Table 2 shows that the correlations are all positive. Indeed, they are all above 0.1. Seven of the fifteen specific indicators have statistically significant correlations (indeed, it is surprising that with such a statistically small N we obtain so many significant correlations). The overall index is also statistically significant and is substantially strong. The first hypothesis is thus corroborated.
That the indicators have a correlation with TEA that is positive (albeit not all are statistically significant, which is not surprising because the N is rather small), in accordance with theory, grants criterion validity to the indicators as tapping the concept of entrepreneurship policy.
The positive correlation is also illustrated in Figure 1, which plots the developed countries according to their policy (the combined index of entrepreneurial policy) and their entrepreneurial activity (TEA).
Developing countries: Testing for looser coupling between policy and practice
The second hypothesis is that the coupling between entrepreneurship and policy is looser within a developing country, typically, than the coupling within a developed country. More specifically, the hypothesis is that the correlation between policy and practice, for developing countries, is lower than the correlation between policy and practice, for the developed countries.
Table 3 shows the correlations for each indicator of policy, for the developing countries, with TEA and Opportunity-TEA respectively. Contrasting with the results for the developed countries in Table 2, we see that for every indicator the correlation for the developing countries is lower than the correlation for the developed countries, indeed, far lower. The largest difference is for the overall index (not so surprising because this probably is our most reliable measure).
The negative correlation for the developing countries is illustrated in Figure 2, which plots the developing countries according to their policy (the combined index of entrepreneurial policy) and their entrepreneurial activity (TEA).
These large differences between the developing countries and the developed countries show that the coupling between policy and practice is much looser in the developing countries than in the developed countries.
As an aside, we note that the correlations are actually quite negative in the developing countries. This suggests that the framework conditions that GEM measures do not promote entrepreneurship in the developing countries.
Further tests of the effect of development upon coupling
Our hypotheses that development is related to coupling between policy and entrepreneurship, that coupling is strong when development is high and weak when development is low, can be tested further by regression modeling.
The effect of development upon the association between policy and entrepreneurship can be specified as a statistical interaction effect. Policy and entrepreneurship is not linearly related but is stronger related when development is high. Entrepreneurship is not just linearly related to policy, but a boost is added when policy and development are high. This addition may be modeled as the product of development and policy, development*policy. How entrepreneurship relates to both policy and development may therefore be modeled by the expression:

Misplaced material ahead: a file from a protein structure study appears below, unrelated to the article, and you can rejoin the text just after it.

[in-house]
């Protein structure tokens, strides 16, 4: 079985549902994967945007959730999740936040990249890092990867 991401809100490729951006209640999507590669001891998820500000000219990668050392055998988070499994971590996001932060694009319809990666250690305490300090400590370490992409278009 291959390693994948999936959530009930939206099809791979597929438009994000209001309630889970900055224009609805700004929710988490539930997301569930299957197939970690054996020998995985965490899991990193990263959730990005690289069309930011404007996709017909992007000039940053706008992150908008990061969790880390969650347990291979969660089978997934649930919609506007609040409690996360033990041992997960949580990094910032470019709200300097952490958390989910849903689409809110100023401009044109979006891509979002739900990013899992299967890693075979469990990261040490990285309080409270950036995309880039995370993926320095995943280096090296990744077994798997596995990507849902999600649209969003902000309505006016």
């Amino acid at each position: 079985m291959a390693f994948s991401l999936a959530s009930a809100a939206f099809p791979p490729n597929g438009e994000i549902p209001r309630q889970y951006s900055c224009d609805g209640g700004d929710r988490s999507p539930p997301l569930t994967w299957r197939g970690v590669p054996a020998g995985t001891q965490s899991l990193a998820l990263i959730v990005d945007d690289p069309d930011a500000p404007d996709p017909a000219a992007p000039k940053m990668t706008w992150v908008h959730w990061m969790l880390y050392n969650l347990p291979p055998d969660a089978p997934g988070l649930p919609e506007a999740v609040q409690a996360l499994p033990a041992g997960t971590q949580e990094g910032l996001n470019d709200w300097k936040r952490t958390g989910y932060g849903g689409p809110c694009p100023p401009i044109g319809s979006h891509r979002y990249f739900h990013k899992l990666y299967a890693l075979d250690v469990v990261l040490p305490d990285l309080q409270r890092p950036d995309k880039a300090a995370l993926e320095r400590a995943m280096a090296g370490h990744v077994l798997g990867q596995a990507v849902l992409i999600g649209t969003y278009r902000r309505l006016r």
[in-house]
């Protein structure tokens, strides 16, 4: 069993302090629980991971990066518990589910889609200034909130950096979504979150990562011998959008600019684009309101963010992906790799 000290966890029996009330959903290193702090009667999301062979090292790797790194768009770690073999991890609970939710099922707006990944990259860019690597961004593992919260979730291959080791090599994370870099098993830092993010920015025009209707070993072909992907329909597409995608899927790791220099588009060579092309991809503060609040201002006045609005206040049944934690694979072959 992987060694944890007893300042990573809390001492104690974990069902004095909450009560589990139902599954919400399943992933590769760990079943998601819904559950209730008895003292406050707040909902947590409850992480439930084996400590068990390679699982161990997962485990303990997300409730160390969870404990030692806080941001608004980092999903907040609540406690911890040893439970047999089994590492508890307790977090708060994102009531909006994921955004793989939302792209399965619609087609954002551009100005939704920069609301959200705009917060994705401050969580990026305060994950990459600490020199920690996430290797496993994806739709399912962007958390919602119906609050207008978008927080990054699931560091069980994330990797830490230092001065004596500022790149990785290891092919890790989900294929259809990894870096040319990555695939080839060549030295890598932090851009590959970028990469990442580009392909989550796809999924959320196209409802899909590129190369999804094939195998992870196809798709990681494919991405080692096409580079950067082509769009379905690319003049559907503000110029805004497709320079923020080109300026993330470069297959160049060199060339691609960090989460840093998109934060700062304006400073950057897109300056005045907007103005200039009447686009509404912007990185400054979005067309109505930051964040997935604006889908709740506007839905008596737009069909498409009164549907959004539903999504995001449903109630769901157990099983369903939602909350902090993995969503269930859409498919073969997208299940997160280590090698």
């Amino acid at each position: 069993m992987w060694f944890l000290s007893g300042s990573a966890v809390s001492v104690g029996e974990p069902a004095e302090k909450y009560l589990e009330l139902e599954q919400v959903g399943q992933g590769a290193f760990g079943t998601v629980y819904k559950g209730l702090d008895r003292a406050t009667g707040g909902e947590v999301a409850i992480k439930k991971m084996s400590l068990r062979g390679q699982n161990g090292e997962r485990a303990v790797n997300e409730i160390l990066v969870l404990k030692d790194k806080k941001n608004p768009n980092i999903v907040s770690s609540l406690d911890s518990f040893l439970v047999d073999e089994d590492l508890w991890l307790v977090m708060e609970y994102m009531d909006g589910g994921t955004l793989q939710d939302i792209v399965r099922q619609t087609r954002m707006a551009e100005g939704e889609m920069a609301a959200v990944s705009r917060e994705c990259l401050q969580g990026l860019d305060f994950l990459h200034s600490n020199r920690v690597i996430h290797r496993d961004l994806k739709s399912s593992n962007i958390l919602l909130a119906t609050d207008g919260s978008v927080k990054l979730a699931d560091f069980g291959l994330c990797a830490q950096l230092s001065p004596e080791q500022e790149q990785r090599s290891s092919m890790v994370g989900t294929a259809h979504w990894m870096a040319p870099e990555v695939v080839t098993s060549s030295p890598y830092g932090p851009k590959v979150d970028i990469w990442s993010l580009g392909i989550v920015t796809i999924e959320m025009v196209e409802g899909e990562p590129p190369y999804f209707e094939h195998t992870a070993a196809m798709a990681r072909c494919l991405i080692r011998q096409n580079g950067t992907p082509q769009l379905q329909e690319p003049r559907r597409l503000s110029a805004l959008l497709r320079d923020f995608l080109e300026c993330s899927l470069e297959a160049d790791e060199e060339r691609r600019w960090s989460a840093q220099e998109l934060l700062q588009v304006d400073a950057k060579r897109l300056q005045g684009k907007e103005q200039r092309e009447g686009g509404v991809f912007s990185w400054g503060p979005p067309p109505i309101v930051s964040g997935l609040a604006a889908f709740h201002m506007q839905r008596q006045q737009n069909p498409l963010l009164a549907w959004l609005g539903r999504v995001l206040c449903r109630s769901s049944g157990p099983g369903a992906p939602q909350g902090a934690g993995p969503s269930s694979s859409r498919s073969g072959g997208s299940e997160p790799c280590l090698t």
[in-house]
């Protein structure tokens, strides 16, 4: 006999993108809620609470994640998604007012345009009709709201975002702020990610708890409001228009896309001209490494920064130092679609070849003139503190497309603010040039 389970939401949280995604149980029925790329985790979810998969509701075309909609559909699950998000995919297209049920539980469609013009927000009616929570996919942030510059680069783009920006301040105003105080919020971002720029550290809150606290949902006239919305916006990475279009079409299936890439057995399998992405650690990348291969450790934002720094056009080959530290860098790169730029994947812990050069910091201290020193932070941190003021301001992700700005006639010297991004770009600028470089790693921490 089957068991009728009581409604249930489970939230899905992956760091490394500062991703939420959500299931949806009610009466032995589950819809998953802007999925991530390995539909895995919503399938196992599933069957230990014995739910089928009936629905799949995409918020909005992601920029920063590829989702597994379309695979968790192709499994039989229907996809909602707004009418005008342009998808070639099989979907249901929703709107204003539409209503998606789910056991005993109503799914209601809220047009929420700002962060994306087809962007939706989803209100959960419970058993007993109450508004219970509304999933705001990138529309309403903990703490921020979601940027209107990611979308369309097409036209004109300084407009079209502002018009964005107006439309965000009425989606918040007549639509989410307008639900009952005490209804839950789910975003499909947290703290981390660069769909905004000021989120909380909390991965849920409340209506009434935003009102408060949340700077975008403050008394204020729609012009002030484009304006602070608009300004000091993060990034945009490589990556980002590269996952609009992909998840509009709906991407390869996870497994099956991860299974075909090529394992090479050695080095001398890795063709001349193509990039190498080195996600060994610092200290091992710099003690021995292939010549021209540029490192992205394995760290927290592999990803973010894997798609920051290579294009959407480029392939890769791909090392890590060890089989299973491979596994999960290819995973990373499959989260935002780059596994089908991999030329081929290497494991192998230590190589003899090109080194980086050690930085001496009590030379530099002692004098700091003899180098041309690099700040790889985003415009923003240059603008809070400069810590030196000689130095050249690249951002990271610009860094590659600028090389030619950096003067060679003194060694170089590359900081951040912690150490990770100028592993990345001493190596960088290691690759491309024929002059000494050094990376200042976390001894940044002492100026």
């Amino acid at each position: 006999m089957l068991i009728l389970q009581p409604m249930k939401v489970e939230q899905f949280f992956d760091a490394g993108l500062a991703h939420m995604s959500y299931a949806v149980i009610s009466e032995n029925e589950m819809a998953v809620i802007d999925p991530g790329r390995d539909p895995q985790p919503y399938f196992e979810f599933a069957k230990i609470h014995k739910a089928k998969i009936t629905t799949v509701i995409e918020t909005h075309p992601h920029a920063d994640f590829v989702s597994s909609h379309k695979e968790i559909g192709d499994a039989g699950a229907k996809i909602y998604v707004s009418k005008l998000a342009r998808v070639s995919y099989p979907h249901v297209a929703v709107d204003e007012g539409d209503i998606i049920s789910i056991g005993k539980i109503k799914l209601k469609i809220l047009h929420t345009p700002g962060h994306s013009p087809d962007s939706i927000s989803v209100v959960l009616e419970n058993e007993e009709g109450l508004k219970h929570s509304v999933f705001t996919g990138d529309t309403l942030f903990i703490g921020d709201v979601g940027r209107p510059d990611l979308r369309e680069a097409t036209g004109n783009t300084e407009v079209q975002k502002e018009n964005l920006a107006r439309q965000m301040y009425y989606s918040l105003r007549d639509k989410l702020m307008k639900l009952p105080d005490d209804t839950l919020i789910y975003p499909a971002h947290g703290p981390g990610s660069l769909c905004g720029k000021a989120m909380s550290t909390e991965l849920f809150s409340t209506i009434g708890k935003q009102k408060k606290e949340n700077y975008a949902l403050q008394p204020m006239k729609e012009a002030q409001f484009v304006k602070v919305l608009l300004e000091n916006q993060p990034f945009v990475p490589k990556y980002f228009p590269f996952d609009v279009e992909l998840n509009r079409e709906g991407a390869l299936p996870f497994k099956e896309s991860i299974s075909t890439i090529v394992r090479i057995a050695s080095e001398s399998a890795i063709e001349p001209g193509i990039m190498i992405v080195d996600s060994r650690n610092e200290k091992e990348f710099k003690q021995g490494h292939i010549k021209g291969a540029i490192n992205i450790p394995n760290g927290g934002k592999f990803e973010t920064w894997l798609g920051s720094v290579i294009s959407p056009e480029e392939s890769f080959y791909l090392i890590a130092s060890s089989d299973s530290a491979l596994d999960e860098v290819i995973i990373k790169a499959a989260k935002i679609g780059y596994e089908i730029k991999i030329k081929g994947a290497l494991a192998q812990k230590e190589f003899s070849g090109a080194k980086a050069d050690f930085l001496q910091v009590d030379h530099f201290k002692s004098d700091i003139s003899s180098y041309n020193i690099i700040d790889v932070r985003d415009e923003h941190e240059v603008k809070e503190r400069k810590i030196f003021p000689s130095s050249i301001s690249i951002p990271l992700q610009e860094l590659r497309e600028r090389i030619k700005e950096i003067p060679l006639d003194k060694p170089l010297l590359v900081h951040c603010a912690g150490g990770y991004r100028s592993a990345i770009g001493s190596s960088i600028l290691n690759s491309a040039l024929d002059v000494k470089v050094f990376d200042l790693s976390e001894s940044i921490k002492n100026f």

This is a multiple regression model with an interaction term. Our hypothesis is that the coefficient d for the interaction is positive. Opportunity-entrepreneurship may be modeled similarly.
This model can be estimated using the dichotomous operationalization of development, so that development is measured as a dummy variable that is 0 for the developing countries and 1 for the developed countries. The model can be estimated for TEA and also for Opportunity-TEA (Table 4).
The regression equation for TEA, as we have estimated the coefficients in Table 4, can be written as:
So for the developed countries (when Development is 1), the equation becomes:
This expresses a positive relationship, expressing that the coupling between policy and TEA for a developed country is positive, so to some extend this is a tight coupling.
For the developing countries (when Development is 0), the estimated regression equation for TEA becomes:
This expresses a relationship that appears negative, and much below the positive relationship for developed countries, so it expresses that the coupling for a typical developing country is not strong, but is much looser than the coupling for a typical developed country.
Opportunity-entrepreneurship, as also modeled in Table 4, can likewise be considered. The estimated regression equation for Opportunity-TEA can be written as:
So for the developed countries, the equation for Opportunity-TEA becomes:
This expresses a positive relationship, a coupling between policy and opportunity-TEA for the developed country which is at least somewhat tight.
For the developing countries (when Development is 0), the estimated regres-sion equation for Opportunity-TEA becomes:
This expresses a negative relationship, a coupling for a typical developing country, which is looser than the coupling for a typical developed country. These regressions of TEA and Opportunity-TEA, using the dichotomous measure of development, lend further support for the conclusions that the coupling of policy with entrepreneurship (and also with opportunity-entrepreneurship) typically is tight in a developed country and that the coupling typically is looser in a developing country.
These hypotheses can also be even further tested using the continuous con-ception of development as operationalized by the Human Development index. With this continuous measure we can estímate a similar regression equation, Table 5.